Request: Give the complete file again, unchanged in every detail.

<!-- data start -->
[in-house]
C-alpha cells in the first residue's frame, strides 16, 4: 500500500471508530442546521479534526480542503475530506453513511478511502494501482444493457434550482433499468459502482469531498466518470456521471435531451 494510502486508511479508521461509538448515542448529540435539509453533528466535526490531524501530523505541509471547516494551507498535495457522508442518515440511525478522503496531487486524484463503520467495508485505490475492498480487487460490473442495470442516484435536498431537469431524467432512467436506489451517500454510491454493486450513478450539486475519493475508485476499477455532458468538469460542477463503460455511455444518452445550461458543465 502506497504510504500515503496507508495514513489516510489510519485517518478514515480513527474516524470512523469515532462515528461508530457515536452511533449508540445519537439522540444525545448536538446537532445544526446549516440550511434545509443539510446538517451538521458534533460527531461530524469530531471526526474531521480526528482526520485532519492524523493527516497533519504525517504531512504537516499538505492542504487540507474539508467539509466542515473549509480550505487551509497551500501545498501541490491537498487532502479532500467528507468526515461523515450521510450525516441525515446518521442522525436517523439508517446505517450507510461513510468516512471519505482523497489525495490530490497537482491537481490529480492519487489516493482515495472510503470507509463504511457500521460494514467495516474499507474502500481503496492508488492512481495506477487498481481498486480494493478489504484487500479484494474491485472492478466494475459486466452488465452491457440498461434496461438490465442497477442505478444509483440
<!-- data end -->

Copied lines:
[in-house]
C-alpha cells in the first residue's frame, strides 16, 4: 500500500471508530442546521479534526480542503475530506453513511478511502494501482444493457434550482433499468459502482469531498466518470456521471435531451 494510502486508511479508521461509538448515542448529540435539509453533528466535526490531524501530523505541509471547516494551507498535495457522508442518515440511525478522503496531487486524484463503520467495508485505490475492498480487487460490473442495470442516484435536498431537469431524467432512467436506489451517500454510491454493486450513478450539486475519493475508485476499477455532458468538469460542477463503460455511455444518452445550461458543465 502506497504510504500515503496507508495514513489516510489510519485517518478514515480513527474516524470512523469515532462515528461508530457515536452511533449508540445519537439522540444525545448536538446537532445544526446549516440550511434545509443539510446538517451538521458534533460527531461530524469530531471526526474531521480526528482526520485532519492524523493527516497533519504525517504531512504537516499538505492542504487540507474539508467539509466542515473549509480550505487551509497551500501545498501541490491537498487532502479532500467528507468526515461523515450521510450525516441525515446518521442522525436517523439508517446505517450507510461513510468516512471519505482523497489525495490530490497537482491537481490529480492519487489516493482515495472510503470507509463504511457500521460494514467495516474499507474502500481503496492508488492512481495506477487498481481498486480494493478489504484487500479484494474491485472492478466494475459486466452488465452491457440498461434496461438490465442497477442505478444509483440